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Since 1992 when the California legislature required all motorcycle riders in California to wear approved helmets, there has been a vocal outcry for repeal of the law. In California, and throughout the nation, a group called the American Brotherhood Aimed Toward Education (ABATE) has been a vital force in the fight against helmet laws. For ABATE and other people opposed to helmet laws, a recent report may hamper their efforts.
In 2012, Michigan joined 30 other states in allowing riders to choose not to wear a helmet. In order to make the choice of going without head protection, the rider must be over 21 years of age, carry additional insurance and either take more intensive training courses for safe riding or have two years of experience on a bike. The law went into effect in April of 2012 and the first reports on the year-old law have now been released.
Based upon extensive data collection and analysis of the year old law, a University of Michigan researcher argues that “there would have been 26 fewer deaths and 49 fewer serious injuries in Michigan last year if all riders had worn helmets,” as previously required under Michigan law (“Researcher: More dead, injured as result of new motorcycle helmet law”). Michigan’s Office of Highway Safety Planning also collected data showing that motorcycle fatalities were up since the helmet law changed: 109 in 2011 to 129 in 2012. 98% of people involved in motorcycle accidents in 2011 had helmets on. In 2012, the percentage of riders involved in accidents wearing helmets was down to 74%.
Advocates of helmet laws argue that when a rider crashes without a helmet, they are likely to suffer grievous injuries including traumatic brain injury. As lawyers specializing in brain injuries know, a person who suffers a traumatic brain injury may have medical costs that can exceed $1 million over their lifetime and they often need taxpayer assistance. Insurance premiums may also be passed on to other drivers in states that give the rider the choice of wearing a helmet.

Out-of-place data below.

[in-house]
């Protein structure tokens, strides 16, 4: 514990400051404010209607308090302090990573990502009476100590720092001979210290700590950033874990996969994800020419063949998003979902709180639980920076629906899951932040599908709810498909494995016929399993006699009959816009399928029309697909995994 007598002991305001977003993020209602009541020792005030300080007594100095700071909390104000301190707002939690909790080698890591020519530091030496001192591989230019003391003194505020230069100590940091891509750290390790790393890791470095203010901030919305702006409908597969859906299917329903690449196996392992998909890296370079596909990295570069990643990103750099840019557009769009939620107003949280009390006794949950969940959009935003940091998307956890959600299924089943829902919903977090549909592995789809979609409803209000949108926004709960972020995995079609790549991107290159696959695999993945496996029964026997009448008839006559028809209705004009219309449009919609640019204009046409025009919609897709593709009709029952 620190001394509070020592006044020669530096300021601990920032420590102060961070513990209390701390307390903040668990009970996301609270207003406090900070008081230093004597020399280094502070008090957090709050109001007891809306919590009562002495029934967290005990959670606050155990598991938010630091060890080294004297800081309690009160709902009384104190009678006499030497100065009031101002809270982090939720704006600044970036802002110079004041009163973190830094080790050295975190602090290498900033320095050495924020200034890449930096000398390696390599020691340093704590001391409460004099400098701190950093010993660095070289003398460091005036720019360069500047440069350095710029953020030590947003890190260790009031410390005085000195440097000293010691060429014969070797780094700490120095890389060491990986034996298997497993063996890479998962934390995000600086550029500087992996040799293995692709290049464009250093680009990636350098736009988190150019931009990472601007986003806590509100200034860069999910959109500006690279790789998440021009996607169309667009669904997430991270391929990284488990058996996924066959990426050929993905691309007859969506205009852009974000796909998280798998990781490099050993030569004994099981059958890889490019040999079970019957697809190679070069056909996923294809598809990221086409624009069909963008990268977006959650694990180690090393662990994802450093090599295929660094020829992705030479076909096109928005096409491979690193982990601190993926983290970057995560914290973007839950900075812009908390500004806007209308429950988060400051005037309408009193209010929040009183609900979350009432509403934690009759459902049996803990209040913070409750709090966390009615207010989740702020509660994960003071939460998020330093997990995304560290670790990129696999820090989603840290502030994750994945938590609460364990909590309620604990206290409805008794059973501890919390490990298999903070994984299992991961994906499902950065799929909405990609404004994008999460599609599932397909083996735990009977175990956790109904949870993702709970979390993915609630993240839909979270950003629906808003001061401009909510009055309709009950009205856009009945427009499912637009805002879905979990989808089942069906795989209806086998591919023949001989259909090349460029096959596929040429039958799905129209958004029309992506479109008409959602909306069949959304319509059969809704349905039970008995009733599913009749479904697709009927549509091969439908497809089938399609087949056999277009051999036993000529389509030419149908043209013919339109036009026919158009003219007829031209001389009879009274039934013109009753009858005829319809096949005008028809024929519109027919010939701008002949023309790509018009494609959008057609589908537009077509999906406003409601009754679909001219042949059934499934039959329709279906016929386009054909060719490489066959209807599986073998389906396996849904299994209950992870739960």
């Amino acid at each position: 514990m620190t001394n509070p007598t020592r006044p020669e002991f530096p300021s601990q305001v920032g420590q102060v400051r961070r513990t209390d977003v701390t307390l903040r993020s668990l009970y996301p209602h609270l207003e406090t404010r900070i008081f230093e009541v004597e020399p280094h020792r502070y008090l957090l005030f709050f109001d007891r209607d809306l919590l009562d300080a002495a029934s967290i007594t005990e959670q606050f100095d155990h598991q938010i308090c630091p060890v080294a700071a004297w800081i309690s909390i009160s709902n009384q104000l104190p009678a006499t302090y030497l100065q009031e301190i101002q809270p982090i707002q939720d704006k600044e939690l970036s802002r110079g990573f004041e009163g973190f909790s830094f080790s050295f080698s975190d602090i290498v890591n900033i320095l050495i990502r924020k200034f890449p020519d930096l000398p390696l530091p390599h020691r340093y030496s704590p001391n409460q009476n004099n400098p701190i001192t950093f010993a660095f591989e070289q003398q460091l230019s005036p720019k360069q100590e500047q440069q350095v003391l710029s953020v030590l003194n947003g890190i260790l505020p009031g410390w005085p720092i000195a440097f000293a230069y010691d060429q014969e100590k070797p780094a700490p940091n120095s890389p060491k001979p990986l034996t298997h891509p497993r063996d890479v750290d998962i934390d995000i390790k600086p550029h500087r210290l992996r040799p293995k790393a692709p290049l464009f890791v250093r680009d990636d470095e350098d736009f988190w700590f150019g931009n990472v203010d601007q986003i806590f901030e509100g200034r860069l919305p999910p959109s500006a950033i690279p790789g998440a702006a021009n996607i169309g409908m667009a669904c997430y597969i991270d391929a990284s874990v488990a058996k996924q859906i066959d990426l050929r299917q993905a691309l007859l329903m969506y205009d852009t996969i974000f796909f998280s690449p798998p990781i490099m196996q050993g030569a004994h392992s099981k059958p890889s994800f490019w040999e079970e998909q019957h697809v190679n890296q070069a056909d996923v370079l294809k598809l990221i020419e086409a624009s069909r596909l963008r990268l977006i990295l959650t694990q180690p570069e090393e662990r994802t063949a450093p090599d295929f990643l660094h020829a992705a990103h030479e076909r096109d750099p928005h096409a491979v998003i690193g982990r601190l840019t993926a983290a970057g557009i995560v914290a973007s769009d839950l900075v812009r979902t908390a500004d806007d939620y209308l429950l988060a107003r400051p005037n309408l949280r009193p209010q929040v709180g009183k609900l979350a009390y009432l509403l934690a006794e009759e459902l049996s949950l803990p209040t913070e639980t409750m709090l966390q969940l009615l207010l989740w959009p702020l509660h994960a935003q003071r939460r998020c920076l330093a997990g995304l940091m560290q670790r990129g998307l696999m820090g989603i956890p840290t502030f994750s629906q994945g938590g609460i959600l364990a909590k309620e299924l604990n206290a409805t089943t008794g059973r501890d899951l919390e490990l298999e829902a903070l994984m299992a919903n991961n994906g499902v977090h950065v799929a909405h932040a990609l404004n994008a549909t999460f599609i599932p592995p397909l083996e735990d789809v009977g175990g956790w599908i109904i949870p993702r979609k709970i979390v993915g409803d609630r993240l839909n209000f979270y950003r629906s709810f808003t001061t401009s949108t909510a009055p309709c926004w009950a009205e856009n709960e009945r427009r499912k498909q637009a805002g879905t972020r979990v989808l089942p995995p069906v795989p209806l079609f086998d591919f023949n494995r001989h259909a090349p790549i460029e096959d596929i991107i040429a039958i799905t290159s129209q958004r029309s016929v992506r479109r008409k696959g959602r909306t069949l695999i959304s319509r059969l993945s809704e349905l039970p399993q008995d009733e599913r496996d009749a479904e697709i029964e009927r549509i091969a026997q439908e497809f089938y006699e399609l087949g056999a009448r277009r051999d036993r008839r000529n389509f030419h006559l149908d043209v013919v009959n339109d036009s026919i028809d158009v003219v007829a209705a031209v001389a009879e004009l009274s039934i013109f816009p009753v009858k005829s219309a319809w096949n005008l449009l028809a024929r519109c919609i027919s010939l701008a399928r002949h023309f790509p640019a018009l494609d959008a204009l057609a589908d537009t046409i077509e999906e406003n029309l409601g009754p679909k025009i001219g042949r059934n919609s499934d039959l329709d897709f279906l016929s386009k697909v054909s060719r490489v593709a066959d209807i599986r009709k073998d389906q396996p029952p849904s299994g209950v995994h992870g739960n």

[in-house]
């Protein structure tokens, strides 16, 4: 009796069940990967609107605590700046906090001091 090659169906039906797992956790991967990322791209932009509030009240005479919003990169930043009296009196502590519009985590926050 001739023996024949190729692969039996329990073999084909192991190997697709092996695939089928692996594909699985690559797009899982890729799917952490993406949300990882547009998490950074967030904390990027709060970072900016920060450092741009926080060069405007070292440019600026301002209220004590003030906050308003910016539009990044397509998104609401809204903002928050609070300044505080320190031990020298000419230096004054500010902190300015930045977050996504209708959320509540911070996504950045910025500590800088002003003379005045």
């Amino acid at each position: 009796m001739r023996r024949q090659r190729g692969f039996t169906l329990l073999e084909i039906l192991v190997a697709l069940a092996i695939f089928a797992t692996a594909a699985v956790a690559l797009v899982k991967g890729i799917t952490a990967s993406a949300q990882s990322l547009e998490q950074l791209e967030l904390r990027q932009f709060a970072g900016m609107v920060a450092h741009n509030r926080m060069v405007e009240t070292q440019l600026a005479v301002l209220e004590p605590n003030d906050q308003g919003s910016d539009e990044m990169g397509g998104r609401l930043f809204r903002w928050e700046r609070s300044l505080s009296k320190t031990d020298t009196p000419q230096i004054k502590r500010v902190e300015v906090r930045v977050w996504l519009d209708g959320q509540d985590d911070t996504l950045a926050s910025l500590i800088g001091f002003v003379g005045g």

The National Highway Traffic Safety Administration estimates that helmets save the lives of thousands of riders each year and that even more riders would have survived their crashes or suffered less serious injuries had they been wearing helmets. While it may be a personal choice, when taxpayers often have to absorb the cost of catastrophic injuries, advocating against helmet requirements seems like an unpopular stance to take. This is especially true for non-riders who may not understand the major difference between riding with a helmet or without one. But even for people who do not ride, those who see the value of personal freedom may also take a side in the debate. But will the argument for personal freedom ever win the day?
As emergency room doctors, experienced riders, and personal injury lawyers all know, even a rider who does everything right–including donning a helmet–a poor driver or dangerous road condition can still cause devastating damage. A helmet will most likely ensure that the damage is not as devastating as it otherwise would be. While arguments for personal freedom and responsibility have considerable power, arguing against the mandatory helmet law in California may appear to be increasingly quixotic especially in light of this new study from Michigan if it holds up to scrutiny.
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